“History has shown that sanctions invariably do not lead to regime changes,” he added. “They would be particularly bad news for the financial sector and would probably result in Russian capital flowing into rival offshore centres such as Singapore and Dubai.”
The latest data from the Swiss National Bank showed Swiss banks housing CHF13.8 billion ($15.6 billion) of Russian money in 2012. Capital outflows from Russia are increasing rapidly. Some $63 billion left Russia last year, and the World Bank predicts that up to $150 billion could exit the country in 2014 if the Ukraine problem escalates.
Russian companies and business figures are heavily involved in commodities trading. Oliver Classen, of the pressure group Berne Declaration, believes it is only a matter of time before Russians with Swiss business ties become linked with the Kremlin.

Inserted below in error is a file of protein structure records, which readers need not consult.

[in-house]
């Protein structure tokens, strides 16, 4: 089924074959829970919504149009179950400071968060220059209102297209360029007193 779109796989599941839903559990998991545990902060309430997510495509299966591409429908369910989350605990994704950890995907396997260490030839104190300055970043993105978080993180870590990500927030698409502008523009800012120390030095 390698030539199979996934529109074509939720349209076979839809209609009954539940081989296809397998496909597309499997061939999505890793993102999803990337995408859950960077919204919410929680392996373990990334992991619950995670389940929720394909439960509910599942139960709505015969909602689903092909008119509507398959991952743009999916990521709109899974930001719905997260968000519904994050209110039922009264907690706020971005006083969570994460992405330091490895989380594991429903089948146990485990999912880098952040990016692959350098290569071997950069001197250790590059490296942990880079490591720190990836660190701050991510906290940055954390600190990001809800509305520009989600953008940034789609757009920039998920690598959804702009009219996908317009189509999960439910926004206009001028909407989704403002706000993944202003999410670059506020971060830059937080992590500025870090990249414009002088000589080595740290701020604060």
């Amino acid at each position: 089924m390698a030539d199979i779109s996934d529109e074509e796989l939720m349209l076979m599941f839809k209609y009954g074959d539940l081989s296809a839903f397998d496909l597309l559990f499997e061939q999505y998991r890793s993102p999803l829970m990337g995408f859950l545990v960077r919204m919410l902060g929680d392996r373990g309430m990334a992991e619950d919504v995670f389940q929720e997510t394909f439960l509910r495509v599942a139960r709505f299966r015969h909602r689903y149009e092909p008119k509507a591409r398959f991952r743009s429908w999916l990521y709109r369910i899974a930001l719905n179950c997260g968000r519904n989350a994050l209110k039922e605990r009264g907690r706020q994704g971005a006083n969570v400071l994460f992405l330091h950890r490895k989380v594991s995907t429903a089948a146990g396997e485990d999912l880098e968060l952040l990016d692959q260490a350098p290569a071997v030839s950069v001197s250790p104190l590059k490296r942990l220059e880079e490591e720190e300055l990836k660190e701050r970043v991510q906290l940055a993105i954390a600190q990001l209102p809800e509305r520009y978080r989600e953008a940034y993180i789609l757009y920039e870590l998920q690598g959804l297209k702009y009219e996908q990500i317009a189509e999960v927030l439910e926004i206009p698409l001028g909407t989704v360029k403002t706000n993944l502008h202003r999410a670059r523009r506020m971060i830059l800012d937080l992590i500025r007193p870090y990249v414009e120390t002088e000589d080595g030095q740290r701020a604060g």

Politically exposed persons
“I believe that Yanukovych, Timchenko and Firtash are just the tip of the iceberg. It is only a matter of time before the Swiss commodities trading sector is embarrassed by another PEP [politically exposed person] popping up,” he told swissinfo.ch. “Switzerland needs to make sure that it does not become a commodities laundering centre.”
“The commodities sector generally has to have access to political executives in the countries they operate in, and this can lead to potential conflicts of interest. But it is one thing doing business with politically exposed persons and [another] having such people own or manage your business.”